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7 Skin Habits of Natural Beauties

By January 14, 2013health + fitness

Women with great skin aren’t just lucky; they’re also diligent about caring for it. Watch the ingredients they put on their faces, and know that it all starts on the inside. We asked seven skin-care experts about their own age-defying routines — and offer their remarkably similar answers.

1. They Look for (Natural) Active Ingredients

People used to think that natural products wouldn’t help with aging skin, but so much has changed, says Barbara Close, herbalist and founder of Naturopathica Skincare. Now potent extracts from plants make it possible to create natural products that really work.

“Look for advanced ingredients like peptides, liposomes, and glycosides,” says Suki Kramer, founder of Suki Skincare. These ingredients can brighten skin, even tone, and prevent wrinkles, all of which are early signs of aging from oxidation and environmental influences.

2. They Use Sunscreen … Usually

The No.1 antiaging weapon is sunblock, Close says. “The best natural sunscreens are zinc and titanium dioxide, which are nonirritating natural blocks that reflect the sun’s rays and help prevent damage.” But you also need about 10 minutes of unblocked sun every day to produce vitamin D, Kramer explains. “I try to get outside for 10 minutes, before 10 a.m. or after 4 p.m.,” says Josie Maran, model and founder of Josie Maran Cosmetics.

3. They Love Antioxidants of All Types

Everything you’ve heard about the health benefits of red wine also applies to your skin, Kramer says. Just as antioxidants prevent free-radical damage from the sun and pollution in the body, they do the same for the skin. Look for ingredients like resveratrol, acai, blueberry extract, white tea, green tea, and vitamin E, advises Macrene Alexiades, M.D., a New York City dermatologist.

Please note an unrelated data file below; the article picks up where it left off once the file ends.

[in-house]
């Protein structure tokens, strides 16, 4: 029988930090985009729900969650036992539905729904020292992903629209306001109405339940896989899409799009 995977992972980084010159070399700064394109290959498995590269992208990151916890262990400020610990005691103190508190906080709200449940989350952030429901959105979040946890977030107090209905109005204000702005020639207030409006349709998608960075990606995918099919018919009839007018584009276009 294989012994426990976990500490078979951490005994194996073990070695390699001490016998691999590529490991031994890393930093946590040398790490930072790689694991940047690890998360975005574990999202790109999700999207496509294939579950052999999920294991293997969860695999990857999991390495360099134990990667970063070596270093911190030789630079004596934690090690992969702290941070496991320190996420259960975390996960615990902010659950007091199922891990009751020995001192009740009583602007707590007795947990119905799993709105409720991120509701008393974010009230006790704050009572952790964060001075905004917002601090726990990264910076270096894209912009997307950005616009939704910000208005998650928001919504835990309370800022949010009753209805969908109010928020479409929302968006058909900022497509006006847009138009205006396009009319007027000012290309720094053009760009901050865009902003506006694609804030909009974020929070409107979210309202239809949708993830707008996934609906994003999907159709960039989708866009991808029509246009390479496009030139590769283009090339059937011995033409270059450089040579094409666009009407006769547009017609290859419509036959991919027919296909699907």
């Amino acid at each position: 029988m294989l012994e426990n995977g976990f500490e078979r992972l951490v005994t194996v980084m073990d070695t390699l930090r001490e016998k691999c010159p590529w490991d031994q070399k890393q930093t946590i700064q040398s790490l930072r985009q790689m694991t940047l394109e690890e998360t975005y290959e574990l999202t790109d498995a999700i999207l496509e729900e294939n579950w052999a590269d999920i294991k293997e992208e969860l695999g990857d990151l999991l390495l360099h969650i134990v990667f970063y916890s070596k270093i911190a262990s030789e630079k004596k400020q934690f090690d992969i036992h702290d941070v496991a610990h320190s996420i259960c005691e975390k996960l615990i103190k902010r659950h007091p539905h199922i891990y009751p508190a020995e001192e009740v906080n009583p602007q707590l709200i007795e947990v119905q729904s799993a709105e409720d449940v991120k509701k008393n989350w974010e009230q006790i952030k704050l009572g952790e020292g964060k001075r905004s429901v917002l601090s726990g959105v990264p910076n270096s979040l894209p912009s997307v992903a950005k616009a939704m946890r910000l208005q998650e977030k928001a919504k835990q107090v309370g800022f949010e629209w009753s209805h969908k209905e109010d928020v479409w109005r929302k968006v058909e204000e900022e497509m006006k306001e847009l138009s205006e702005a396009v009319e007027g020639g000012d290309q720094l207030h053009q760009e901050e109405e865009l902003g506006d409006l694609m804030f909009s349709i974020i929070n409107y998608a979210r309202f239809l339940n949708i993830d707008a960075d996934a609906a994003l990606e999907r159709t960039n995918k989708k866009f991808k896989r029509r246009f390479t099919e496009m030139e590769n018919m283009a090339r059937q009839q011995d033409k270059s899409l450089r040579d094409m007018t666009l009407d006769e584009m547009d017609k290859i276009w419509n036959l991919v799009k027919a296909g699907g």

4. They Embrace Oil

“I first discovered oils when I was on a modeling trip in the south of France,” Maran says. “I saw an older French woman with beautiful skin and asked her what she used.” (It was argan oil.)

“Think about the seed of a plant, where the oil comes from,” Close says. “It contains the whole life force and genetic imprint of the plant.” Oils such as evening primrose, rose hip, and argan contain omega-3s and -6s that protect cells and improve barrier function. “Basically, they hydrate your skin,” Close says. And unlike mineral oils, they’re absorbed into the skin — instead of just sitting on top of the surface, blocking pores and causing breakouts.

“I use coconut oil for everything, without fail,” says Karyn Calabrese, a holistic health expert. it works as a makeup remover and as an intensive moisturizer. Jojoba oil is even lighter and keeps oily skin in balance.

5. They Eat Fat, Fruits, and Veggies

Good fats and oils, like olive oil and fish-oil supplements, are important for keeping the skin lubricated, our experts say. “You should not be avoiding healthy fat if you want to maintain young-looking skin,” Kramer says. Studies show that fats and oils help improve the skin’s barrier function, reduce water loss, and actually decrease inflammation. Getting antioxidants through your diet is also important, says Elizabeth K. Hale, M.D., a dermatologist in New York City. Choose fruits, leafy vegetables, and green tea. Your skin cells completely turn over every 28 days — and those new cells incorporate whatever raw materials you’re putting into your body.

6. They Exercise

Working out releases anti-inflammatory endorphins, which help the skin heal and promote circulation, Wechsler says. They also increase microcirculation, which brings blood to skin cells. And studies show that healthy behavior in one part of your life carries into other areas, making your skin — and you — healthier as a result

7. They Practice Yoga, Get Massages, and Reduce Stress

Even when it comes to skin care, the mind-body connection is key, says Amy Wechsler, M.D., a dermatologist in New York City. Stress and emotional upheavals can make your skin look many years older than it actually is. When you’re stressed, cortisol molecules are at a higher concentration than anti-inflammatory molecules; cortisol breaks down collagen, promotes wrinkles, and causes dry skin.

Source: Whole Living (Olessa Pindak)